Explicit ideologies in tales are ideals and ideas that are clearly created to influence the audience to believe in a particular manner. This is especially noticeable in news stories or documentaries. These types of narratives try to make readers or viewers believe that there is only one correct way for people to act, with very little room for individual choice.
The term "explicit ideology" was first used by British historian A. L. Rowse in his book The Structure of Society: An Inquiry into the Foundations of Human History (1968). In it, he argues that most societies have had two simultaneous but distinct ideological systems, one promoting individual freedom and private property rights, the other emphasizing collective values such as community service, loyalty to leaders, and worship of God or gods.
Rowse states that while most civilizations have had these two ideologies simultaneously present within them, they usually end up choosing one over the other, thus forming a single-system society where the free market system dominates or a dual-system society where both individual freedom and responsibility, along with collective organization, coexist.
In addition to this, Rowse claims that most civilizations have had an elite group of people who have been responsible for promoting the collective ideology within the population. This group has included priests, politicians, and teachers, among others.
Ideologies in modern times offer governments with some of the tools, concepts, and phrases they need to communicate their beliefs and carry out acts in international relations. "Nations employ ideologies to explain and justify their policies and behaviors." States use ideologies to define their identities and differentiate themselves from other states. They do this by articulating a set of values that guide their actions.
An ideology can be described as a system of ideas or beliefs shared by many people which influence how they think about and act in society. This system of ideas may be explicit or implicit and may arise from a single source or have evolved over time through debate and discussion. Individuals may have different views on an issue but will tend to agree with the overall system of ideas associated with an ideology.
The term "ideology" was first used by German philosopher Johann Gottfried Herder in his book Ideology of the Enlightenment to describe the common ideas and beliefs that led to the political and social revolutions of Europe. He believed that without these common ideas and beliefs, there would be no support for such drastic changes.
Since then, the word has been used to describe similar unifying factors that influence societies at large. Political scientists use the term to refer to the agreed-upon beliefs and assumptions of a country or group of countries that shape their public opinions and behavior.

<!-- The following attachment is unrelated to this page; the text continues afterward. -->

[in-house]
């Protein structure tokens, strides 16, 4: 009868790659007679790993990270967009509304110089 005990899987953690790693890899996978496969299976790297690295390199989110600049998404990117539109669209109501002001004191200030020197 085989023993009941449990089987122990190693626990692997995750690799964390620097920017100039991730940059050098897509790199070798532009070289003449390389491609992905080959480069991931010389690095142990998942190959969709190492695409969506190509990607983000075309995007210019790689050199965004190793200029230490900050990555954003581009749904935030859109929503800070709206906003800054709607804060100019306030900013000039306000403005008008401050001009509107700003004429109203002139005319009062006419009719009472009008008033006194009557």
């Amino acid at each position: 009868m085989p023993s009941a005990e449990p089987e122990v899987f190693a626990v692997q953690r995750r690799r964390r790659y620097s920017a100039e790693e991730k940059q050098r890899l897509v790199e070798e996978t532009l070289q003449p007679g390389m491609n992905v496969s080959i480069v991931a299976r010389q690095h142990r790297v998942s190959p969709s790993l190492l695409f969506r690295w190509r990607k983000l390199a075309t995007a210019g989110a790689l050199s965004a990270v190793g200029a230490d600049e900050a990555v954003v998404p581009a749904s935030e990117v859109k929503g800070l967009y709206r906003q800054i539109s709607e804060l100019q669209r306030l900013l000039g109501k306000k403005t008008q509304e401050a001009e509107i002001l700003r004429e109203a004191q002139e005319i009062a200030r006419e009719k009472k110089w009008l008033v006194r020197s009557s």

Ideologies are the concepts that serve as cognitive representations in the form of language, societal position, and social group interests, connecting macrolevel assessments of social structure with microlevel studies of individual interaction. Mordad, 28th of March, 1399 AP.
Ideology refers to the set of beliefs and values that influence how individuals think about issues such as politics, history, or science. These beliefs and values are reflected in language, so studying them is like looking through a window onto another person's mind. Political scientists often use the term ideology to describe these sets of beliefs and values. The word comes from the Greek eidos (form) + logos (word/discourse). In philosophy, ideology refers to all those preconceptions that affect one's understanding of reality. In sociology, ideology refers specifically to the shared ideas that unite people in a common identity or cause.
In political science and sociology, an ideology is a coherent set of beliefs and values that guide someone's thinking on certain topics. Ideas may come from different sources - for example, government officials or religious leaders - and be expressed in different ways - for example, in speeches or written documents. However, they all share a core set of concepts that guide their expression and application.
The most familiar ideologies in society today include liberalism, conservatism, and socialism. But other ideologies have also been important in history: for example, fascism and communism.
Language ideologies were described by [Crossref], [Google Scholar], 3 as "the abstract (and frequently unconscious) belief systems associated to language and linguistic behavior that influence speakers' choices and interpretations of communicative engagement." Examples of these beliefs include those which underlie the use of formal grammar, such as in written language; the preference for one word over another within a given language, such as the use of singular or plural verbs; and the rejection of certain words or expressions, such as racial slurs. Language ideologies are commonly attributed to both speakers and writers of the language.
An important distinction needs to be made between the ideology of a language and the ideology of a speaker or writer. For example, there are many different ideas about what language laws should be; however, no one doubts that the law as it stands today is good. The same can be said of language norms: they are often discussed and sometimes even changed, but no one questions their validity. Finally, there is an idea called "the objective truth" that some people have who believe that some languages are better than others at expressing certain concepts or ideas. This idea is not shared by everyone, but it does exist.
In addition to speakers and writers, other individuals whose attitudes affect the usage of the language include teachers, journalists, and politicians. All of these people may have different ideas about how language should be used.